Group of Vermonters ‘claim’ Vilas Bridge for their state
BELLOWS FALLS -- The Vilas Bridge now belongs to Vermont, if you ask a certain group of citizens.
A handful of people took to the 635-foot-long structure Tuesday afternoon to "claim" it as property of Vermont, citing a stipulation in New Hampshire state law. Mike Smith, Bellows Falls Trustee Andrew Smith, Jake Stradling, Emily Peyton and the Rev. Torin Brooks convened on the bridge to read a public statement and post a declaration
stating it now belongs to their state.
The Vilas Bridge, built around 1930 as a "Symbol of Friendship" between Vermont and New Hampshire, spans the Connecticut River to connect Bellows Falls with Walpole, N.H., and was closed to vehicular traffic in 2009. A semi-annual inspection found continued deterioration of the reinforced bridge deck. A reported average of 4,600 vehicles crossed the structure each day at the time of the closure and Bellows Falls residents and merchants say business in the village is suffering because the traffic has been severed. Many have grown frustrated that efforts to repair the bridge have been delayed due to lack of funds.
The Arch Bridge stands less than a mile away to carry people and vehicles between the states.
Brooks stood on the bridge Tuesday afternoon sporting a tricorne hat resembling the ones wore during the American Revolution and Mike Smith brought with him a Flag of the Green Mountain Boys. The two stood on concrete barriers that prohibit vehicles from crossing the bridge before the group of citizens present walked to the New Hampshire side to post their declaration claiming the bridge as property of Vermont.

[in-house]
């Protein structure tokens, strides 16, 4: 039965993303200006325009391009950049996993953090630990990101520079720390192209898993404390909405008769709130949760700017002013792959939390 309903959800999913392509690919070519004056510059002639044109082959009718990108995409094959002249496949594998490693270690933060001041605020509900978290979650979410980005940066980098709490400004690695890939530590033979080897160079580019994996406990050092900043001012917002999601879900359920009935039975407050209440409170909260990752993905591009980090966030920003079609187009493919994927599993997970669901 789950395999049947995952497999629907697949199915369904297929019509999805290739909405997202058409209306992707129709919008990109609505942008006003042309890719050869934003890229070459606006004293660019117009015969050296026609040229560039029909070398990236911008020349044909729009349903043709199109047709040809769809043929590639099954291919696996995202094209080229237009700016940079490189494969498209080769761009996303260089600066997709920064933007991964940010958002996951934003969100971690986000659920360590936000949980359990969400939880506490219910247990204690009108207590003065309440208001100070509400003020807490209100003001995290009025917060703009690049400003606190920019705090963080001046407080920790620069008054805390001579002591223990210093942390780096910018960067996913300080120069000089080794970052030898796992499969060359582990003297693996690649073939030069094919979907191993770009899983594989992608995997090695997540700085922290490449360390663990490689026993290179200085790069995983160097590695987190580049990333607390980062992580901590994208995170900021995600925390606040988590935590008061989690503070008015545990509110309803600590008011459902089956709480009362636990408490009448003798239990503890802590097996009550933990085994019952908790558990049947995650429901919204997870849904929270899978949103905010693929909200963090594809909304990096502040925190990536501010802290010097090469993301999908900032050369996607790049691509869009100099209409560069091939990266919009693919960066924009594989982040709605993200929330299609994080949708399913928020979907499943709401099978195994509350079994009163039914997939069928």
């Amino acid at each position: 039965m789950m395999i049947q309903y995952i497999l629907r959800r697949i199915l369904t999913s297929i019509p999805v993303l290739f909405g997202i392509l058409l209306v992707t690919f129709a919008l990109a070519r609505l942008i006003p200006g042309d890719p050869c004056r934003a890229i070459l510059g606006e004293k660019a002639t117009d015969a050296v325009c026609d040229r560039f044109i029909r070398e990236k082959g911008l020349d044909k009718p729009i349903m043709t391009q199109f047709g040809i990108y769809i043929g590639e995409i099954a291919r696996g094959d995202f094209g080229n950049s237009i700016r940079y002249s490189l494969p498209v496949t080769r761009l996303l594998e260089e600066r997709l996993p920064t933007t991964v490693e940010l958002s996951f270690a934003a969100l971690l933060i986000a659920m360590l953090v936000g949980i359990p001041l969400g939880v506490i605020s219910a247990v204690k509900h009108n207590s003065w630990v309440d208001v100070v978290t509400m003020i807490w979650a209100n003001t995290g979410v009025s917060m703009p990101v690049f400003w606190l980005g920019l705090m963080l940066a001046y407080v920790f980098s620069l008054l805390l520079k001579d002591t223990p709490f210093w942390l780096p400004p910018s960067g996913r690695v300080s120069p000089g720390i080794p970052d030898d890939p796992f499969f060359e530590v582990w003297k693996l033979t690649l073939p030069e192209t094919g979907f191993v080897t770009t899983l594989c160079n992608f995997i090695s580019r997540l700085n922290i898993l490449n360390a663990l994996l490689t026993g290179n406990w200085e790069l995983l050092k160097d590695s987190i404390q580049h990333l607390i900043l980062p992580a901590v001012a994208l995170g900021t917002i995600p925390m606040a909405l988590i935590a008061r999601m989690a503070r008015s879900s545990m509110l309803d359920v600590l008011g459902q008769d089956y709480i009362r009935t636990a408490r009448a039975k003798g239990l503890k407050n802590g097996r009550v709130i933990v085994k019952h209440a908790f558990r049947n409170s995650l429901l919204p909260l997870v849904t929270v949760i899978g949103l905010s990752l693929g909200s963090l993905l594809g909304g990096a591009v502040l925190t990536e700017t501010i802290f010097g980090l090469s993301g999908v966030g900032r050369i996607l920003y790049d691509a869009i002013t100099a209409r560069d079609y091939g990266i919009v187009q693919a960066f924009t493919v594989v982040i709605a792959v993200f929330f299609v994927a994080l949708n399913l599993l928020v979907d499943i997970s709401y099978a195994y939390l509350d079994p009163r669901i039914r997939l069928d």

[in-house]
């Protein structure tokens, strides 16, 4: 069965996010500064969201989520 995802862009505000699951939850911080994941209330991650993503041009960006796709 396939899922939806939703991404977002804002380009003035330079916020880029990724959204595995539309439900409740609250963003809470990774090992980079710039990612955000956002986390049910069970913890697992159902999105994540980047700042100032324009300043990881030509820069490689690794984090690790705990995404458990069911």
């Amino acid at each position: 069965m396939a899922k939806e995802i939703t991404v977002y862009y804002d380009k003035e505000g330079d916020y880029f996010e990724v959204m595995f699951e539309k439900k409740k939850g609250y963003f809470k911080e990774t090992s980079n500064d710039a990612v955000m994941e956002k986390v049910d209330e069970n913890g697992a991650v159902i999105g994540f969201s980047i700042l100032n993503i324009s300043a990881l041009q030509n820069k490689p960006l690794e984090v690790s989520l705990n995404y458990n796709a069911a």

"Now it’s Vermont’s bridge, as far as I’m concerned," Brooks said after duct-taping two copies of the declaration. "I really hope, through all this, they really do something with this bridge -- because it’s just sad that they won’t."
Peyton, a Putney resident and gubernatorial candidate, attended the event to show her support.
"I’m very proud of our ‘Green Mountain Boys 2.0’ for combining citizen action with audacity and humor and stepping up with a new form of leadership I’d like to see all around the state," she said.
Brooks told the Reformer that claiming the bridge for Vermont was obviously a publicity stunt, but said it was one he hopes will bring attention to what Rockingham residents consider a very serious issue.
"The last five years, this bridge has been shut down, it’s been abandoned, and according to New Hampshire state law, if a property’s been abandoned for five years, it can be claimed by someone with just cause," he said. "If they don’t want to fix it, let somebody else fix it."
Brooks said the New Hampshire state statute he was referring to is found in Chapter 471-C, titled "Custody and Escheat of Unclaimed and Abandoned Property." According to the website of the Treasury of New Hampshire, the "Unclaimed Property Act provides for the identification, recovery, and safeguard of dormant accounts or forgotten properties and their return to the rightful owner(s)." The website states most property types are presumed abandoned or unclaimed if there is not recorded activity for five years.
The website also states anyone with a desire to claim a property must file a claim form and present documentation to establish his or her identity and ownership of the property.
The New Hampshire Attorney General’s Office did not return a phone call or e-mail asking for elaboration and clarification on the state statute.
Brooks and Stradling said they intended to send a video of the demonstration to every state and federal legislator in both Vermont and New Hampshire.
When asked if he was expecting a larger turnout, Brooks said he wanted to keep it small.
"If 150 people show up on the bridge, they’re going to have a fit about it," he said.
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